Highlights from the Mathematical Association of Victoria Conference

Sketchnote from the MAV conference on December 2nd, 2011

A sketchnote I created during Jennifer Bowden and Cathy Snowdon's talk on using children's literature in teaching maths. There's a familiar book in the top right corner!

On Friday I attended the Mathematical Association of Victoria‘s annual conference at La Trobe University. The conference is primarily for school teachers who teach mathematics, so many of the sessions weren’t relevant for me. However, I was interested to see whether this was a conference I should be more involved with, as maths teachers fall squarely into my demographic for “potential customer.”

Not that I was interested enough to fork out the cash for a full price ticket, of course! But I did sign up as a volunteer for one of the days, which allowed me to attend a couple of sessions in exchange for directing car park traffic, manning the registration desk and taking down all of the signage after the conference was over.

It just so happened that a few of the conference speakers considered my book to be quite a perfect fit for their presentations. In fact, I’m told that the keynote presentation at the start of the conference consisted of the speaker spending 10-15 minutes exploring my book. Apparently Susie Groves from Deakin University read excerpts from it as an example of a book that was perfect for getting kids excited about maths (!). I had sent a few presenters copies of my book in advance, hoping that they’d like the book enough to possibly mention it, but having it featured as a core part of the keynote presentation far exceeded my expectations!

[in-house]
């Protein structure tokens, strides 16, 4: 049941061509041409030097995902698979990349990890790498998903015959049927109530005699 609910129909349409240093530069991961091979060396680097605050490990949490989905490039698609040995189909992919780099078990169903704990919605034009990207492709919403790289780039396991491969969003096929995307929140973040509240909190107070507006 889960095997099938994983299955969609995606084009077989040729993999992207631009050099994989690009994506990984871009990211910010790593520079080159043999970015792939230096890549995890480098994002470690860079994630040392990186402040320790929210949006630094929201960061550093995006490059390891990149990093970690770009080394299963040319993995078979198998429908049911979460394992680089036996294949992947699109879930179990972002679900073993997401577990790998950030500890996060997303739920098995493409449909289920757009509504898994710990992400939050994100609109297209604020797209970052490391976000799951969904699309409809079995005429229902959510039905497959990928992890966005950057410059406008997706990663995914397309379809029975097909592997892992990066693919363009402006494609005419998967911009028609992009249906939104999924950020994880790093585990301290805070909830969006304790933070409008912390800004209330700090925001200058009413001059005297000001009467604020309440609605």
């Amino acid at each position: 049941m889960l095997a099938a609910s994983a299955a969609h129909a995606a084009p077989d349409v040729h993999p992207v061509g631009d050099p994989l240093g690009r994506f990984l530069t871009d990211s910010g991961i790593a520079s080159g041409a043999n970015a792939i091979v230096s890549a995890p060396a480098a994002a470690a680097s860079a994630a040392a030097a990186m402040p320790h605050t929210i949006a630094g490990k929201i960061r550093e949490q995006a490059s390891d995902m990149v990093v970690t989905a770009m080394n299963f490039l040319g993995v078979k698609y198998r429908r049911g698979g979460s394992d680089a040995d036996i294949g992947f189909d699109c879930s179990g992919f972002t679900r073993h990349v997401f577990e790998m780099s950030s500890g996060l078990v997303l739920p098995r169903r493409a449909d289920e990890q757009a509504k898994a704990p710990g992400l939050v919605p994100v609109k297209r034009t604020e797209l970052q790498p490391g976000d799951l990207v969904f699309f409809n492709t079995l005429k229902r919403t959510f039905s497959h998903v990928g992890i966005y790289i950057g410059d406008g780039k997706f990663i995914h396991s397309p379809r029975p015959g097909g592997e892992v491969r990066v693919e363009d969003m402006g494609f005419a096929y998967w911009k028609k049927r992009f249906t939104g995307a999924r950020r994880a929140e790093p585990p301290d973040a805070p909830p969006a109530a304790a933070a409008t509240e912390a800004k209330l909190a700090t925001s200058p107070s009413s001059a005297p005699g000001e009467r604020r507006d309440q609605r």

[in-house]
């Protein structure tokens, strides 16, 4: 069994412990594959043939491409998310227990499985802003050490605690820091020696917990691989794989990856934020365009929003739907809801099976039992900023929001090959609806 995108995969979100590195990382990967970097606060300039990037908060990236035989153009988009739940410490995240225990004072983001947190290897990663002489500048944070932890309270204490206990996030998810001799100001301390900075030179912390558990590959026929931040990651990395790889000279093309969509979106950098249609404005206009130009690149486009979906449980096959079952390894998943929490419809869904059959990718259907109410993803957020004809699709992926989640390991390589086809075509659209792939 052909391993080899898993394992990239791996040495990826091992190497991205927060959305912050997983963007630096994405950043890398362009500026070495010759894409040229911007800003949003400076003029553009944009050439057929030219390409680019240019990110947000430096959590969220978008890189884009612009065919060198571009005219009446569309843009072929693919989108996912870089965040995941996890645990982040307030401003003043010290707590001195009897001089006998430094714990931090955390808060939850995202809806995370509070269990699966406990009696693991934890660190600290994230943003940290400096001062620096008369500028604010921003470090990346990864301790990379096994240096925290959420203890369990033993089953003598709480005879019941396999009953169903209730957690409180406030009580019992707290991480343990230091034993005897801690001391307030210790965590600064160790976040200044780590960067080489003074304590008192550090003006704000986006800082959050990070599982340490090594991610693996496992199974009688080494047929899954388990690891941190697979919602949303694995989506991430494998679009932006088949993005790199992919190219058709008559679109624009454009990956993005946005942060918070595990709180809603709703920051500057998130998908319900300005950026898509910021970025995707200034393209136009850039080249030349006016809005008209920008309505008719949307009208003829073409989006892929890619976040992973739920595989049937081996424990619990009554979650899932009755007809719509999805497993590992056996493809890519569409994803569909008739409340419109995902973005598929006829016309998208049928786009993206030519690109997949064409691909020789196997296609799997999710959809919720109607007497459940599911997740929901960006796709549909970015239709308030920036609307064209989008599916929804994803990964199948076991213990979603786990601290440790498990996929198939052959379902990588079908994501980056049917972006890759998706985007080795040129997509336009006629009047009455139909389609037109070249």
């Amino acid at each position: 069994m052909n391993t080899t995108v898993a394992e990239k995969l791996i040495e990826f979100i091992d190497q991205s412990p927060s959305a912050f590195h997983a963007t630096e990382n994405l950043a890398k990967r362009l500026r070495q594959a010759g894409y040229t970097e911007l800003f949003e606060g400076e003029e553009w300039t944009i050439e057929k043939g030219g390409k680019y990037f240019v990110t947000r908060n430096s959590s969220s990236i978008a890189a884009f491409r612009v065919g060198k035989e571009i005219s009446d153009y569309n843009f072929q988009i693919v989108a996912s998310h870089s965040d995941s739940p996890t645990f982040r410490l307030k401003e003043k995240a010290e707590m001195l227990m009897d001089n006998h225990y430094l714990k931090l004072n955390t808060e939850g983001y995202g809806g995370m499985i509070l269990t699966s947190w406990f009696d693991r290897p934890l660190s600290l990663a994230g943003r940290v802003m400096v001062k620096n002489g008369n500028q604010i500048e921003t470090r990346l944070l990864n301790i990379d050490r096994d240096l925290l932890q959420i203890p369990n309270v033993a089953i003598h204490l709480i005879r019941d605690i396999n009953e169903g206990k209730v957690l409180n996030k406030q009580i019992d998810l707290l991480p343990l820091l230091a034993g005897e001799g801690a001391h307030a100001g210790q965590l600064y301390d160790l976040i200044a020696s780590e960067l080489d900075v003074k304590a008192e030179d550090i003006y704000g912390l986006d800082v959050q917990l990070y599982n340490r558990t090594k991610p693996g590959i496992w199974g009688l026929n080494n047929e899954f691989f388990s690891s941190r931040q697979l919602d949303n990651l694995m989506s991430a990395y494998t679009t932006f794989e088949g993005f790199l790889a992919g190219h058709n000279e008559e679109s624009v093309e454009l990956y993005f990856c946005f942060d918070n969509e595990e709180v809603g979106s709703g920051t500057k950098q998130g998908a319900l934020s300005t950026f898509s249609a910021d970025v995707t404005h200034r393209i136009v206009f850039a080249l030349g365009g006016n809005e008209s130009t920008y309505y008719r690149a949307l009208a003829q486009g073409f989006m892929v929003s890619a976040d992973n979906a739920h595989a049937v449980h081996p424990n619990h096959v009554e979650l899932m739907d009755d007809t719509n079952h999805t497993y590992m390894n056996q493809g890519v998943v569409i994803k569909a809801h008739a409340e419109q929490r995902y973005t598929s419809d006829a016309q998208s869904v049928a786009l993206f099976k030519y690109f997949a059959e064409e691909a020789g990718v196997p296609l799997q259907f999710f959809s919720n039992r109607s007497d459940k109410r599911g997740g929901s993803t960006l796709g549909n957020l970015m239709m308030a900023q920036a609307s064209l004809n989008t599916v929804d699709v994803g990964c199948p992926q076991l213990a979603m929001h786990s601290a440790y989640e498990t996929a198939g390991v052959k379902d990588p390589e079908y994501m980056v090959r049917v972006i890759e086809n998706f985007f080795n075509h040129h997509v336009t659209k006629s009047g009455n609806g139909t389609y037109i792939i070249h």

As a result of this exposure, the conference book shop sold out of all copies of my book. Luckily, I happened to take along a few extra on the day on the off change that this might happen, and they sold out of them as well! After that, the shop took a bunch of additional back orders.

Charlie Weatherburn on display at the MAV Conference book shop

It’s exciting when you see people get so excited about something you’ve created that they want to rave to a room of 1,800 people about it. It’s even more exciting when people are prepared to put their money where their mouth is!

It was also fun to sit in on a session about using children’s books to teach maths, in which the presenters used my book as an example. They realised that I was in the audience about halfway through their talk, and I ended up signing copies and chatting with customers. Fun times!

I look forward to being more involved with the lovely folks from the MAV. Oh, and if you’re a member of the MAV, it’s worth noting that you can buy my book from the association at less than the retail price. What better incentive to join!

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